Sixteen-year-olds can go to work, be taxed, drop out of school, be tried as adults, and operate motor vehicles. It makes sense to give them the vote. Here are some common arguments against it that simply do not hold up:

“Young people do not know enough to vote intelligently.”

The results of the National Assessment of Educational Progress have been used to suggest that 16-year-olds are simply too ignorant to vote. That’s a dubious proposition, and also a dangerous one. The United States does not require prospective voters to pass a test — or at least it has not since the era when rigged tests were used to keep blacks from voting in the South.

And those who are old enough to vote don’t test much better on civics, anyway.

“The teen brain is not fully developed.”

Here’s another one that’s problematic on its face. The research used to back up this claim suggests that full brain development does not come until the early 20s. If it is to be used to argue against 16-year-olds voting, it should also be used to argue against 20-year-olds serving in the military. I have yet to hear that asserted.

This is also another “slippery slope” argument. Should there be a minimum I.Q. threshold to vote? Should those living with mental illness be disenfranchised?

“Young voters will just vote the way their parents vote.”

“Young voters will all just vote for the Democrats.”

These two arguments obviously contradict, since not everyone with a teenage child votes Democratic. So at most, only one can have merit. In fact, neither does.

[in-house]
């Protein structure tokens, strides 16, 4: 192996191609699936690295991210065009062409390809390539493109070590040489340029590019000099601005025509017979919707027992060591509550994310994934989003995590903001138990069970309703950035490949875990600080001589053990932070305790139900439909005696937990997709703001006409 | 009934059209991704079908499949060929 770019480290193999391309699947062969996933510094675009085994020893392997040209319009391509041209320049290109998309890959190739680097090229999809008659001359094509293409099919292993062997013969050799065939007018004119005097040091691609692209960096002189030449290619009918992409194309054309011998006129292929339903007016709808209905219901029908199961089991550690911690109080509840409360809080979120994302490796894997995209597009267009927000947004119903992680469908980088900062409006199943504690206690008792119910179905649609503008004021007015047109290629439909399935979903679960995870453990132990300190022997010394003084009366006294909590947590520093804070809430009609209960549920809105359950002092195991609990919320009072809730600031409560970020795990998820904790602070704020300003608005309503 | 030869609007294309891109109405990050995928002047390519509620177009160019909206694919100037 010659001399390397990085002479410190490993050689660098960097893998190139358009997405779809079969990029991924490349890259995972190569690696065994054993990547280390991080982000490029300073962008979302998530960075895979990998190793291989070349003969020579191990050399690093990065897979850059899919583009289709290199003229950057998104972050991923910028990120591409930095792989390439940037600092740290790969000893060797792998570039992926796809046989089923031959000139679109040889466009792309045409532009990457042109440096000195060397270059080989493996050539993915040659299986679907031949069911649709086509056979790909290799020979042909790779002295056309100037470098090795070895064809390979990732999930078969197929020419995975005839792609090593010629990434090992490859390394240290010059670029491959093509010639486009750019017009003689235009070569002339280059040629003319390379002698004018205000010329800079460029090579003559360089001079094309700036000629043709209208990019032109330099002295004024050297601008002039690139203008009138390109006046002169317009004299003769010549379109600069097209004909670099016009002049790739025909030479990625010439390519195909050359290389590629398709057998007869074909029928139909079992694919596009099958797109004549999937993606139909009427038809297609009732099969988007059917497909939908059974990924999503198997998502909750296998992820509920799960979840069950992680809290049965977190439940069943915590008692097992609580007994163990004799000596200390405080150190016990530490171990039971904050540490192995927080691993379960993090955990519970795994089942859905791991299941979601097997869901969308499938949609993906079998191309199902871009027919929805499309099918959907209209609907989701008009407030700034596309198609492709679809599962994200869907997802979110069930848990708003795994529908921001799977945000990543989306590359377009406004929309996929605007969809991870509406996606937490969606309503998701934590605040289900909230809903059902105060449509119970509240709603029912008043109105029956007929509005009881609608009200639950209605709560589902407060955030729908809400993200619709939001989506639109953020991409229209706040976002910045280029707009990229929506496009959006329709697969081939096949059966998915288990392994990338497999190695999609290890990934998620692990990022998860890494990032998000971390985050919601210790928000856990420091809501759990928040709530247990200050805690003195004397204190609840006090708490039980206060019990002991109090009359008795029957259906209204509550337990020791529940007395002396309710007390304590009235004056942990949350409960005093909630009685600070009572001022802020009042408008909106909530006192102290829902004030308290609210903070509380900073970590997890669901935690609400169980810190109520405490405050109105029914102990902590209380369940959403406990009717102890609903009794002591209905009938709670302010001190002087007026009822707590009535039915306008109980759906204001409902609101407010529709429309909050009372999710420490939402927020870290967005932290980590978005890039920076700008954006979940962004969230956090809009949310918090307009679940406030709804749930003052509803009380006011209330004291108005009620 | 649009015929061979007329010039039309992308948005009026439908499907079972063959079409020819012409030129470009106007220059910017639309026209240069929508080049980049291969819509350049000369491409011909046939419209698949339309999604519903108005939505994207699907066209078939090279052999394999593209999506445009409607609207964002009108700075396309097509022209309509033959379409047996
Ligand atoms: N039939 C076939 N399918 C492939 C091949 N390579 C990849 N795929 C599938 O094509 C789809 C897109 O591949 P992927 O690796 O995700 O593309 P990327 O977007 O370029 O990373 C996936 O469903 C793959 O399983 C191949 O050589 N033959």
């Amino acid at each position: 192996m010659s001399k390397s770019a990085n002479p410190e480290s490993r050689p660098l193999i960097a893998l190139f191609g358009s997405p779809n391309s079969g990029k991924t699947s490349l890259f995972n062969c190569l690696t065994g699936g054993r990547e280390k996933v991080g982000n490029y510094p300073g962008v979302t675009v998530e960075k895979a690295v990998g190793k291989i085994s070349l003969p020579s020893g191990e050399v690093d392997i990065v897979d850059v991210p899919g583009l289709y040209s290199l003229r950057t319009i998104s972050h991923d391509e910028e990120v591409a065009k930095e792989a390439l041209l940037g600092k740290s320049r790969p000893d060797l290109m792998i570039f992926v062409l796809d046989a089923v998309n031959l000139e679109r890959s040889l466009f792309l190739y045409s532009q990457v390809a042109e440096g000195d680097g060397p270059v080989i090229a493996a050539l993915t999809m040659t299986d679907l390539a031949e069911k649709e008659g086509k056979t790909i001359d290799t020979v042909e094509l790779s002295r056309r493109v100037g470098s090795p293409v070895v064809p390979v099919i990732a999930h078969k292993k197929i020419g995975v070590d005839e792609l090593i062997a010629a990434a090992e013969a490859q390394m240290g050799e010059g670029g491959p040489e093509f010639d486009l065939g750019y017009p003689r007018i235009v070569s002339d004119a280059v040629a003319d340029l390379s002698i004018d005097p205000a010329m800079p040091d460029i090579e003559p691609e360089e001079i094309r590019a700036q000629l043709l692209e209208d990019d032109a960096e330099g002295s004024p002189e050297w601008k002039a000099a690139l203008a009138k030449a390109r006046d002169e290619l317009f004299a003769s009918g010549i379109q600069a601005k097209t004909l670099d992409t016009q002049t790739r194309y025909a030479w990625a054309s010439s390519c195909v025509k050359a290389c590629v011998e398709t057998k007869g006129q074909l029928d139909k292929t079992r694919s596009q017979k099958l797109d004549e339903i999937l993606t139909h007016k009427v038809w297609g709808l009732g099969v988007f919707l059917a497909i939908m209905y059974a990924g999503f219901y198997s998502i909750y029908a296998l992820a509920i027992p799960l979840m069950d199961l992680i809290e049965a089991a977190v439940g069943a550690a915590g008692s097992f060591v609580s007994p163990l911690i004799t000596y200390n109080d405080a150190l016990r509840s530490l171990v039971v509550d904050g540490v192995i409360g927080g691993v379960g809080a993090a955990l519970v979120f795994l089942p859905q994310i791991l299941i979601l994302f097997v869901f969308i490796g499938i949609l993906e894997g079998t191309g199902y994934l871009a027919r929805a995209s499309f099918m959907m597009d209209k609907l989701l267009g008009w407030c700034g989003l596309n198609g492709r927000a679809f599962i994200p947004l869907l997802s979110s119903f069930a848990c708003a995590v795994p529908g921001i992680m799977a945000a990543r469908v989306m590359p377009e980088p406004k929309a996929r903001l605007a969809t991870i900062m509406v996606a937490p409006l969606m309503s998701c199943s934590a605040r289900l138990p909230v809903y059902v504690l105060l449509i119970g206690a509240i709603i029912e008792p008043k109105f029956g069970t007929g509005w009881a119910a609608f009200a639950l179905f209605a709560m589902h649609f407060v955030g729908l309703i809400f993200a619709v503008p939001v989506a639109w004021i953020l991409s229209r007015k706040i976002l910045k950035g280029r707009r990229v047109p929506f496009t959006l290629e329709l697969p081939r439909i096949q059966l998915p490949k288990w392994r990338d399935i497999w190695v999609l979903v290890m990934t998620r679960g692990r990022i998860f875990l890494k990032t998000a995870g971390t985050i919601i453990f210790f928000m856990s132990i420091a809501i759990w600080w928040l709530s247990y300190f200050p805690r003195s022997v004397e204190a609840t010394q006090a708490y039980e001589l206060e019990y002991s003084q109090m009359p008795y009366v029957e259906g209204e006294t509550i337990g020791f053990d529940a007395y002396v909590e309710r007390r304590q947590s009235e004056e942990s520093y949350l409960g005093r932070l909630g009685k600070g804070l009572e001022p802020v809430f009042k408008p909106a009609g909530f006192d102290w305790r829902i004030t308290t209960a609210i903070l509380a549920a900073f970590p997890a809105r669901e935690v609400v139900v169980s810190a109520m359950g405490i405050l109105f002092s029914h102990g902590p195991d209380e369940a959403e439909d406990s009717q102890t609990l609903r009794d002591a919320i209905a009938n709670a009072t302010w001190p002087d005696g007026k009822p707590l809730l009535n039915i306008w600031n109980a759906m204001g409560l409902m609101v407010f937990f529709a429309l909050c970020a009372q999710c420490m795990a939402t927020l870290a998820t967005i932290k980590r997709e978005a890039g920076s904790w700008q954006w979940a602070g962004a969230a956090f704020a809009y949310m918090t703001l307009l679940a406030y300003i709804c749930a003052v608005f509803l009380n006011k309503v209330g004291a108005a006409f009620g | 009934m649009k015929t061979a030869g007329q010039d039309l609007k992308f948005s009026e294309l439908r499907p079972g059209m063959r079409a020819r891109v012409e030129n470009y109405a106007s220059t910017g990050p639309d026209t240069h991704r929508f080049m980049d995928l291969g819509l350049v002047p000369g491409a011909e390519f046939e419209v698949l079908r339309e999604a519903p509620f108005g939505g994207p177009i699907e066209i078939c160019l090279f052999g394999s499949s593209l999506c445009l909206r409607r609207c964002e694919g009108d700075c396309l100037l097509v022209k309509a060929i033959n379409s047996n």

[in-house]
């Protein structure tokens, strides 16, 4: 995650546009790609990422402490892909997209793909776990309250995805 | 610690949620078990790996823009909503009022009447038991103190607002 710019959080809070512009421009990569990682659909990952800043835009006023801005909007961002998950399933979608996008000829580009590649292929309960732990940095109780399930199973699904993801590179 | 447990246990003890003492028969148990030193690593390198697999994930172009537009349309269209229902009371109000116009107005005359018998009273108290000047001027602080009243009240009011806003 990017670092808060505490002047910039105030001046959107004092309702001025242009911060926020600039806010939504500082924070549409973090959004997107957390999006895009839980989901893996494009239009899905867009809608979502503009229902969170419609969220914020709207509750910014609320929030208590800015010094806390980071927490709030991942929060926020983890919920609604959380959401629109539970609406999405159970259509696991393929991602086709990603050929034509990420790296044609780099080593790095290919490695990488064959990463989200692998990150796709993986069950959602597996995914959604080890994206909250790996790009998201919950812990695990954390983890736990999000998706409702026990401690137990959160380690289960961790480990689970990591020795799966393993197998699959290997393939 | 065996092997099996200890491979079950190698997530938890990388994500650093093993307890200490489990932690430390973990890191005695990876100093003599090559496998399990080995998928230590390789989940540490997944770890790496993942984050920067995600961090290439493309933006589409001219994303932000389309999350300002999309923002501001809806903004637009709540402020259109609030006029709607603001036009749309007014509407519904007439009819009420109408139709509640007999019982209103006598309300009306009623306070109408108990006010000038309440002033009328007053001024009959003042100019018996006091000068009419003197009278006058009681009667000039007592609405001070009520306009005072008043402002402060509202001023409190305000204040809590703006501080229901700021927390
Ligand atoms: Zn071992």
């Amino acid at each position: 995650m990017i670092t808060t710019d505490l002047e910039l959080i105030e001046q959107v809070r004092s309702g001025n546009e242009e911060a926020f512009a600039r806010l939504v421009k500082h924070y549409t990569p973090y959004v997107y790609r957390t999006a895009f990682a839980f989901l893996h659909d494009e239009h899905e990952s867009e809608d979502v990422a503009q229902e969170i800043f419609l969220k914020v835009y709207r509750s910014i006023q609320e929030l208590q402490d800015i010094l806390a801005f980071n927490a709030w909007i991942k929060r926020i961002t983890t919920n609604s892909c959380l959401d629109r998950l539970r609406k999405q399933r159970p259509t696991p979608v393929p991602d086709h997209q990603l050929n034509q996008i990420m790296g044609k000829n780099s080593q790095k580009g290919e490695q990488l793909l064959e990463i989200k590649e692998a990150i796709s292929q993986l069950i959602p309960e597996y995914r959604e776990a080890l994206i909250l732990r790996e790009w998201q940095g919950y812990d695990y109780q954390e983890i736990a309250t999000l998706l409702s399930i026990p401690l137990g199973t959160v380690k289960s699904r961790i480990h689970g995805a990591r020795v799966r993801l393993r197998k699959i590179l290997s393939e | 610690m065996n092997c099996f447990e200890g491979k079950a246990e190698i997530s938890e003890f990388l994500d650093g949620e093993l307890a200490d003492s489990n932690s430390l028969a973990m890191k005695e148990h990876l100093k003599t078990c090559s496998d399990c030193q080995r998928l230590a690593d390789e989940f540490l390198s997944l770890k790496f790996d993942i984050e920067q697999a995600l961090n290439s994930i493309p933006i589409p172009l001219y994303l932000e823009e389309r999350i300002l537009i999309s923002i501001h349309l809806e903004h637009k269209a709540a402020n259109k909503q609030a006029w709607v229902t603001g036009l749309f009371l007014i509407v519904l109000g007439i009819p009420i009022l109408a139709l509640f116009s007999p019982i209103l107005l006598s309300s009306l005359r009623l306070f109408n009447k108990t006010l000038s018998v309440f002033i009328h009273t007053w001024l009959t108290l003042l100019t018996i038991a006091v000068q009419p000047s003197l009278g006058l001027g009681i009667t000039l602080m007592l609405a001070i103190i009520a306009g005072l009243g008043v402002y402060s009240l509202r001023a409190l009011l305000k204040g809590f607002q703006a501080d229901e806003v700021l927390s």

There is no specific evidence to show that 16- and 17-year-olds would vote the same way their parents do — but there are data that indicate that the opposite might be true. Exit polls in 2012 found that 60% of voters age 18-24 voted to re-elect President Obama, while just 47% of voters of their parents’ generation did. So clearly, young voters think for themselves.

While in this instance, younger voters did lean more towards the Democrats, other data show that the argument that lowering the voting age would be a boon to that party is not a solid one. Surveys on likely voters in advance of the 2014 midterm elections showed little difference between younger voters and the electorate as a whole — and actually showed Republicans with an advantage.

The presidential election after the voting age was lowered from 21 to 18 saw the biggest Republican landslide in history, and the GOP would easily win three of the four next ones. Clearly lowering the voting age did not usher in a Democratic age.

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